Whatever level you compete at, and no matter how hard you are working your horse, fibre should be the foundation of the ration. Fibre is often overlooked in performance nutrition but it is a really important form of horse feed for promoting both health and performance.
Fibre For Energy
Often undervalued as an energy source, fibre can provide a significant amount of energy for the working horse. The amount of energy supplied depends on the digestibility of the fibre, which is influenced by plant type, environmental conditions and most significantly maturity at harvest. The more mature a plant, the less digestible it will be and therefore the less energy it will provide.
Combining high-quality fibre with energy-dense oil provides as much energy as a competition mix/cube at around 12.5 MJ/Kg DE, but with much lower levels of starch. Fibre and oil are both slow-release energy sources and so are particularly useful for stamina and conditioning without the fizz.
Fibre For Digestive Health
It is well documented that fibre is vital for the digestive health of the horse. Low fibre diets, combined with higher starch rations are linked to loose droppings and an increased risk of colic and gastric ulcers. Feeding a double handful of chopped fibre feed 20-25 minutes before your ride is recommended to help prevent ‘acid splash’ in the non-glandular region of your horse’s stomach. The fibre makes sure the stomach isn’t empty and suppresses the movement of the acidic contents when the horse moves.
Competing away from home can often mean a change of diet either because there is little or no opportunity to graze or because it is necessary to change to the forage provided at the showground. Getting your horse established on a partial hay replacer ration before you go is one way of avoiding a total diet change. The grass used in chopped fibre feeds is harvested when the grass plants are young and therefore more digestible. This means they have a higher nutritional value than grass hay and so are great for supporting the increased demands of travelling and competing.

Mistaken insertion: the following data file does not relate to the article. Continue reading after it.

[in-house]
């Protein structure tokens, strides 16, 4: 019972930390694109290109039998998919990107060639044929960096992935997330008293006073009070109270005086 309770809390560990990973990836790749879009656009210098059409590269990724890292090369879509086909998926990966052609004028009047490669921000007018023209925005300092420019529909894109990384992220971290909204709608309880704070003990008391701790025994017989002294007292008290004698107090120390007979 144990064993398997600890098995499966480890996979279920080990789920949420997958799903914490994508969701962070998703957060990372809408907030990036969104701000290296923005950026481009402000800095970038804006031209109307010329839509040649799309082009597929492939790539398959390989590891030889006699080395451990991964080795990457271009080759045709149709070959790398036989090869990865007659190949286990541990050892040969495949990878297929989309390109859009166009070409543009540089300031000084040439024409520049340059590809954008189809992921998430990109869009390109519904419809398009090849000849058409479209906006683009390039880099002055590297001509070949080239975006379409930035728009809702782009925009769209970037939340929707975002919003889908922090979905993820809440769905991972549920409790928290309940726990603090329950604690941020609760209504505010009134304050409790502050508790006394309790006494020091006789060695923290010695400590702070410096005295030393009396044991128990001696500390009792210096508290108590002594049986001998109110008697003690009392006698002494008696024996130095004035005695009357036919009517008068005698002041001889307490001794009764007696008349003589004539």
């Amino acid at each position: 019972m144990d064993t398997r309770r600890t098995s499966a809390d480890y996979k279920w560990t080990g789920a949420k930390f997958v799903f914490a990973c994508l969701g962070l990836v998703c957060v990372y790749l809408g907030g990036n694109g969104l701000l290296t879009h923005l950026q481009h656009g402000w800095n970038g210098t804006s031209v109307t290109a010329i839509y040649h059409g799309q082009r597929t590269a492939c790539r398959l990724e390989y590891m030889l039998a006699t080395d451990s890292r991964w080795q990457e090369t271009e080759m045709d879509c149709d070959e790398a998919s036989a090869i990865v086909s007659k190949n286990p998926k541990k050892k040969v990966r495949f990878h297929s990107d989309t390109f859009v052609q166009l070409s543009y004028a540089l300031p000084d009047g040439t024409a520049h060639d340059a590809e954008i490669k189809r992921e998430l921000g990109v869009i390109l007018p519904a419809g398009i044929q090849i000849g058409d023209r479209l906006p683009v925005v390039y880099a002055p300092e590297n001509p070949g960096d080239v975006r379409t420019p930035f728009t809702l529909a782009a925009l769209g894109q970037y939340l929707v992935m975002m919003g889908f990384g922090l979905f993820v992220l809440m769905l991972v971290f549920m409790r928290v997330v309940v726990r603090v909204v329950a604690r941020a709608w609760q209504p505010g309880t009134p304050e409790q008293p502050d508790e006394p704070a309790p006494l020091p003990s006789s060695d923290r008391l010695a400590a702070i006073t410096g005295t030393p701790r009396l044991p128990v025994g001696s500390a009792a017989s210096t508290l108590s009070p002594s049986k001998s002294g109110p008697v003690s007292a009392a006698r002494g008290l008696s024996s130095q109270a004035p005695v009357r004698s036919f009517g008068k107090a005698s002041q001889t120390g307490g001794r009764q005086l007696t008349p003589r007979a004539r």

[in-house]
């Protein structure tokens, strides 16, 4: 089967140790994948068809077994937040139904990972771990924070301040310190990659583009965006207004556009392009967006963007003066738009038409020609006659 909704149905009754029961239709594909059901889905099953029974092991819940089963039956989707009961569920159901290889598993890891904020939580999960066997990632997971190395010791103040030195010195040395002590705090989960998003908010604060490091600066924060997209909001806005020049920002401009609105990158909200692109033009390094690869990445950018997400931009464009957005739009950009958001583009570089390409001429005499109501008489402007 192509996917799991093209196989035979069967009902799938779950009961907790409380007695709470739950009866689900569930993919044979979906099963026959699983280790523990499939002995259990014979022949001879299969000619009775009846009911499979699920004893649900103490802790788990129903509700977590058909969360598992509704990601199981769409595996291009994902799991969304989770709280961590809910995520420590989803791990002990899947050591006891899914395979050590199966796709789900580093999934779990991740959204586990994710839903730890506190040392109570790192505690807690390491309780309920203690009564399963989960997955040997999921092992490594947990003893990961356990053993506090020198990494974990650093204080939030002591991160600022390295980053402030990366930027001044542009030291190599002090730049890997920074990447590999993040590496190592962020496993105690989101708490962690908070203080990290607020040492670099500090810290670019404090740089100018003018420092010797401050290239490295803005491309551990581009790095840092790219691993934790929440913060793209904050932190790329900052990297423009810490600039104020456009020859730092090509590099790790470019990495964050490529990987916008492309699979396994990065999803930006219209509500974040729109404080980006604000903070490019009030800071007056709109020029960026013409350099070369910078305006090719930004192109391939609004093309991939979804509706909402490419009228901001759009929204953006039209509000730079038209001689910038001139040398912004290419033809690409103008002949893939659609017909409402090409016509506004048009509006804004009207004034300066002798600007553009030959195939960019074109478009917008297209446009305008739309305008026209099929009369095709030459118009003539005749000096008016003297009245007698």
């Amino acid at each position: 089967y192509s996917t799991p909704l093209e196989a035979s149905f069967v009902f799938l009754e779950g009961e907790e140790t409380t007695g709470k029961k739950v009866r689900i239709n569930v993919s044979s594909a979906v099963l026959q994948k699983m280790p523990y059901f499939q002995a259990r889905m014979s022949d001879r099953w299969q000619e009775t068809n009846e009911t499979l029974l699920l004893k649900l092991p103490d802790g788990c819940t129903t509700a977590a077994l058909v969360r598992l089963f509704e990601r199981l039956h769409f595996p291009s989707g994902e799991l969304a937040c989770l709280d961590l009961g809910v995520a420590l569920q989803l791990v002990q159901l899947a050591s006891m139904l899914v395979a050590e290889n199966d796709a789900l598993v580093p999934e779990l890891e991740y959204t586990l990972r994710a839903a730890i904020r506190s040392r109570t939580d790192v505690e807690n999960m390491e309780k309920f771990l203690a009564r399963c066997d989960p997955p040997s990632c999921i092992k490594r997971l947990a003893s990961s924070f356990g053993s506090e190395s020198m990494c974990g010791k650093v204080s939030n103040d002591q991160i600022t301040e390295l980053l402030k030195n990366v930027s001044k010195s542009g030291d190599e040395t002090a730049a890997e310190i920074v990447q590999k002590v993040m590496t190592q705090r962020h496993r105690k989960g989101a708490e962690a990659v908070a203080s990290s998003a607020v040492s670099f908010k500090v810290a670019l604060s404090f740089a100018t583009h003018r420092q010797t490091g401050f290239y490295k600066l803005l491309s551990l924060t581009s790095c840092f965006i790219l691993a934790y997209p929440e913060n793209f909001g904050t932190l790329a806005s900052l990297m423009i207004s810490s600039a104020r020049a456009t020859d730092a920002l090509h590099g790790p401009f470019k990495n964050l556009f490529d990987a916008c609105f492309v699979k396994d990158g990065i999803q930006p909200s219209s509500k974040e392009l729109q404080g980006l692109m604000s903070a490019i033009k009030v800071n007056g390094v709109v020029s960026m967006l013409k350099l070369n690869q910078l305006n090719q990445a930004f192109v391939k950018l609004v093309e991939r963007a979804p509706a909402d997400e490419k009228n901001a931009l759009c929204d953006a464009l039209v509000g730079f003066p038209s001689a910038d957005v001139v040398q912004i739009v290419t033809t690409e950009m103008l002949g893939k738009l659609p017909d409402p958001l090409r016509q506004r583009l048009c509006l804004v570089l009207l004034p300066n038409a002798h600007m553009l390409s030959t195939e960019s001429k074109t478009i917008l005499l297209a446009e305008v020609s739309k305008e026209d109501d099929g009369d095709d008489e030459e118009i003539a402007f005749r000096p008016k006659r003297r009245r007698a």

Fibre To Supply Protein
Protein is vital for growth, renewal and repair and when it comes to the competition horse this translates to strength and top-line muscle condition. It is important to understand that nutrition isn’t the only piece of the puzzle and you will also need to focus on fitness and training to build your horse’s muscle tone too. Having sufficient protein in the diet is important for building muscle and it’s not just the amount of protein, but the quality as well, that matters. Protein is made up of building blocks called amino acids. Some of these must come from the diet and these are called essential amino acids and described as “quality” protein. Of these, lysine is particularly important as it is a limiting amino acid – if the horse has insufficient lysine then protein synthesis and therefore muscle development would be limited. Your horse will obtain protein from a variety of sources in the diet including grass, forage and bucket feed.
Fibre To Aid Hydration
Hydration is key for health and performance. Both water and electrolytes are required to keep your horse hydrated and an electrolyte supplement should be a daily addition to the ration throughout training, travel and competition. Using a fibre mash can be helpful for two reasons. Firstly, a soaked feed carries water into the digestive tract and, as it is so highly digestible, releases it readily to aid hydration. Secondly, fibre mashes are useful for masking the taste of electrolytes or water when travelling and competing away from home.
Fibre And Respiratory Health
Stabling and travelling horses in confined spaces potentially increases their exposure to respirable particles which can be detrimental to respiratory health. Respirable particles include mould, amongst other things, and even hay and straw that look and smell ok to us can still contain a significant mould count and have the potential to do harm. Selecting good quality horse feeds and forages is therefore really important. It is worth considering carrying out a mould test on forage before using it too.